Monitor Outside Influences

We touched on the idea of monitoring your brand reputation online, but what does that mean? It means that while you can’t control what people say about you, you can absolutely respond and mitigate any negative press you’re getting.

This includes what’s called “social listening,” which amounts to using your social network profile to watch for people talking about your company. If you find a positive conversation and get in there, thanking folks for using your widget, offering exclusives for followers, and just generally being awesome, you can take those casual fans and convert them into diehard brand advocates.

And should you find a negative conversation about you, by stepping in and answering questions, addressing complaints, and again just generally being awesome, you can take these nay-sayers and convert them back into fans.

As the next step in managing your online presence, consider creating a support-specific account on the busiest social platforms. If you’re seeing a growing amount of traffic on Twitter, make an account for ABCWidgetSupport and direct inquiries there. Now, you have a place dedicated to addressing brand management concerns that arise in-channel. And as a bonus, when you have a positive interaction with a follower, you can repost it to the main company presence to show the world how awesome your startup is at customer service.

Internal Resources: Don’t Ignore Them

While you’re spending time and effort on monitoring your external influences, don’t let your internal resources slide by unnoticed. This refers to everything within the company, from physical assets to employee morale. Creating a culture that allows people to thrive and truly enjoy their work is the key to an employee base that will act as brand advocates.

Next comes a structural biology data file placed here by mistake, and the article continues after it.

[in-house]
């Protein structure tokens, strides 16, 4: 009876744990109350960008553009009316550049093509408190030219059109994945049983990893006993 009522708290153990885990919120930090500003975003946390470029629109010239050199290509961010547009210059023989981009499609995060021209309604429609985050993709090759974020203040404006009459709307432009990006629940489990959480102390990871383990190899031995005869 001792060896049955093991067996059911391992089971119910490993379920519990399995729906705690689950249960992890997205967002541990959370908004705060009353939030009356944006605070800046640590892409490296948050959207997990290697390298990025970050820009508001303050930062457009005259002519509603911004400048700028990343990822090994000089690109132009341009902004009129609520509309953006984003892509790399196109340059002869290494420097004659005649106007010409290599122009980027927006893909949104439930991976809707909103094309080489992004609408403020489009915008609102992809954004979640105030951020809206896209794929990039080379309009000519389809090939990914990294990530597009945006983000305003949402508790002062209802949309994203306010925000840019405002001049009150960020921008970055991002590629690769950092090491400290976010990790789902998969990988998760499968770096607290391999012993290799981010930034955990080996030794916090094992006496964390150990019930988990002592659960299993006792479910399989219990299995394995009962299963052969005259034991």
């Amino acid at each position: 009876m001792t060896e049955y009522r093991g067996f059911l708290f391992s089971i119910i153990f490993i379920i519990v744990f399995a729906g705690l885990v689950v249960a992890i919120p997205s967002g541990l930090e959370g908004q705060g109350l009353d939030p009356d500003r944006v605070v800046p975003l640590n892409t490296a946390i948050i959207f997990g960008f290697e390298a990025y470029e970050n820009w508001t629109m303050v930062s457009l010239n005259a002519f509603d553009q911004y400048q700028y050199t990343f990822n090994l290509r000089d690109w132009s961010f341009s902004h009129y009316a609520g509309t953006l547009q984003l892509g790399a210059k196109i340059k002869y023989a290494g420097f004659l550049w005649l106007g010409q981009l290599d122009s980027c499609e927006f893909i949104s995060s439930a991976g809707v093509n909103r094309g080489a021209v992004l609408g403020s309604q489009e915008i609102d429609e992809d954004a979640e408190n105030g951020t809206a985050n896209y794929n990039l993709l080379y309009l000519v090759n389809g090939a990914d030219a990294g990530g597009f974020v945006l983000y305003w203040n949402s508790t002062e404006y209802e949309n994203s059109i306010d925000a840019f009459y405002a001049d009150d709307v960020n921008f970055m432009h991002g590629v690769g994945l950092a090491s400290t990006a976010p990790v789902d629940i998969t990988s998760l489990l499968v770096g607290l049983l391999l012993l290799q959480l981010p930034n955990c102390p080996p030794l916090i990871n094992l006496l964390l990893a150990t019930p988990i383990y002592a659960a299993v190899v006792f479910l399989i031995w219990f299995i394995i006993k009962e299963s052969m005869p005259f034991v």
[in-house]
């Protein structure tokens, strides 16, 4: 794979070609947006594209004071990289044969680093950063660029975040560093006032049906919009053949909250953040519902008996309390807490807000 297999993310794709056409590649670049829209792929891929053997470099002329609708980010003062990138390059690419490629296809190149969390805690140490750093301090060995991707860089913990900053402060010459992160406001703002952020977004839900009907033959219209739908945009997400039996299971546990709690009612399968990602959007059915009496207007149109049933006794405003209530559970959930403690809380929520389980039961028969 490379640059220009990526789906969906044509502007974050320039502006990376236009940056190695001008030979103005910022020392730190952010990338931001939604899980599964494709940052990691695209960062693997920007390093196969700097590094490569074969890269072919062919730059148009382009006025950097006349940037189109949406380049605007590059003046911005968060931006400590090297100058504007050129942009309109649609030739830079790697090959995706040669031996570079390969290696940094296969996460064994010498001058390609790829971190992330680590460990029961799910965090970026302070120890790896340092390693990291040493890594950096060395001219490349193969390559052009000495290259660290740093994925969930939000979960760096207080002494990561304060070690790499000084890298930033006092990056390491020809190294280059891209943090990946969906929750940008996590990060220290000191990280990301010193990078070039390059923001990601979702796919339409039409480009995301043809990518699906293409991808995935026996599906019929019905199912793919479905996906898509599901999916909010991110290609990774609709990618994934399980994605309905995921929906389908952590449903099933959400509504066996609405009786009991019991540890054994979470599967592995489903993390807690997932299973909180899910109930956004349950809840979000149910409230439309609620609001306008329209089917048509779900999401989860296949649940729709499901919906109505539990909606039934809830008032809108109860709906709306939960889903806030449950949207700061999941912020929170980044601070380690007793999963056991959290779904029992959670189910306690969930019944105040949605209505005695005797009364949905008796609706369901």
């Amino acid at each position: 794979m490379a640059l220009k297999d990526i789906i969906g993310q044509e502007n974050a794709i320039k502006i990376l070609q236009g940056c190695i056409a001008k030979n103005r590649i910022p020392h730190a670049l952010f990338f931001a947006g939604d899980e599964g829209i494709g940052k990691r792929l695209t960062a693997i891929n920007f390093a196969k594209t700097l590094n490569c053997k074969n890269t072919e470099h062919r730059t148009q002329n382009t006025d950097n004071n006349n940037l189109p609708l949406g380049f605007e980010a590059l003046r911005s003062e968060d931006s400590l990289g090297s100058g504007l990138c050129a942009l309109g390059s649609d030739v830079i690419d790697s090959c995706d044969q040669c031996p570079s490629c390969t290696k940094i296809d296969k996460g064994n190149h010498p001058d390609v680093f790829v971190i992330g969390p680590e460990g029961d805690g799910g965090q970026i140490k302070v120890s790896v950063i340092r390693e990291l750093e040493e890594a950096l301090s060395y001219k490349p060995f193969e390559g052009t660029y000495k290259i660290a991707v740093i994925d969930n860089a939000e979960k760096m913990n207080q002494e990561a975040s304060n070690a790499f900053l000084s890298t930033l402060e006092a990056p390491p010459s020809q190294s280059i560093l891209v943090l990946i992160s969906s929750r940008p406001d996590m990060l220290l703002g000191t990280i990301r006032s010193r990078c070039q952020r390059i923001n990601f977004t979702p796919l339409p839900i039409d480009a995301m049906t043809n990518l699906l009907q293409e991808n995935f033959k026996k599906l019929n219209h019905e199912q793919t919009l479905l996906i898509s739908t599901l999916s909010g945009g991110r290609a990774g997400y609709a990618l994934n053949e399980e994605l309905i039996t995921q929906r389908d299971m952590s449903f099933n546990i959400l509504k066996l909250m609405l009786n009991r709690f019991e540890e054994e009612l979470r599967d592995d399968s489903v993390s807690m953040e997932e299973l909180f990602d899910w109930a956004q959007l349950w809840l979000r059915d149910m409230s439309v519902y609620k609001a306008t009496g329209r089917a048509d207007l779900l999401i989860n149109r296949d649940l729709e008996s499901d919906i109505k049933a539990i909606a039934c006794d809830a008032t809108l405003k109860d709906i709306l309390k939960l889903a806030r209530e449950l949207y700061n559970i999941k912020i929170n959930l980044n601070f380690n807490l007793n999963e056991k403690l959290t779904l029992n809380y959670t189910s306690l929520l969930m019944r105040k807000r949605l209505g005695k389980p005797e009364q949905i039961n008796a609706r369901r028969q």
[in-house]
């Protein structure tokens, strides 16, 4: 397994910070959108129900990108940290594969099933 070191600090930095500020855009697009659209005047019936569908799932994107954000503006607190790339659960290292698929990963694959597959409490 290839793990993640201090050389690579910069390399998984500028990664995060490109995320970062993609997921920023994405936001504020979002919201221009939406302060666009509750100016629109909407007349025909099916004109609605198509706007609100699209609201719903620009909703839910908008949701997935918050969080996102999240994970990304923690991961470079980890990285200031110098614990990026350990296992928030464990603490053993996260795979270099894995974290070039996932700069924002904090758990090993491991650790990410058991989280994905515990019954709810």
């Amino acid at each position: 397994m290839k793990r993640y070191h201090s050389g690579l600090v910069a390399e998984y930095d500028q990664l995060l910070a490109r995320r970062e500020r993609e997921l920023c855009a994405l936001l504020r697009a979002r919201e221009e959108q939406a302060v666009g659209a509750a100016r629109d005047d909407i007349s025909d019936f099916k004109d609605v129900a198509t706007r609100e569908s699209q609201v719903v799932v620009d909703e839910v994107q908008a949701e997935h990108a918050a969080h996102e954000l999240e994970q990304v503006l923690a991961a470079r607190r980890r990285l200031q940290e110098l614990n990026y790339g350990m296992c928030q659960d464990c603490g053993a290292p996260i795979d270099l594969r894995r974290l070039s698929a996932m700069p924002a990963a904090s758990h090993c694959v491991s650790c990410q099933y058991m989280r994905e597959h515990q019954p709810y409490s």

Watch for any signs of unrest among your workforce and be sure to get ahead of them. A happy employee is more than willing to act as brand ambassador when they’re out of the office. And so is an unhappy one. Which would you rather have talking about you to friends and family?

Brand Management: It’s Not Just About Marketing Anymore

In today’s marketplace, startups that understand the power of word-of-mouth and the pull of social networks are better positioned to stand out in a crowd. Where once a solid marketing strategy was all you would have needed to differentiate your widget from the others, today you need to be able to seamlessly combine that with customer service, sales, and even HR in order to truly thrive.

Maintaining your brand reputation is akin to knowing yourself and your own personality traits and understanding how they impact your interactions with friends and strangers alike. It’s how you present your startup to the world and make first impressions that will not only last, but work to convert strangers into customers and customers into brand evangelists.

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Jesse
Jesse
Jesse hails from Seattle, Wa. When he’s not creating great content, or staring at his laptop screen waiting for inspiration, he’s probably walking in the trees somewhere in the foothills of the nearby Cascade Mountains.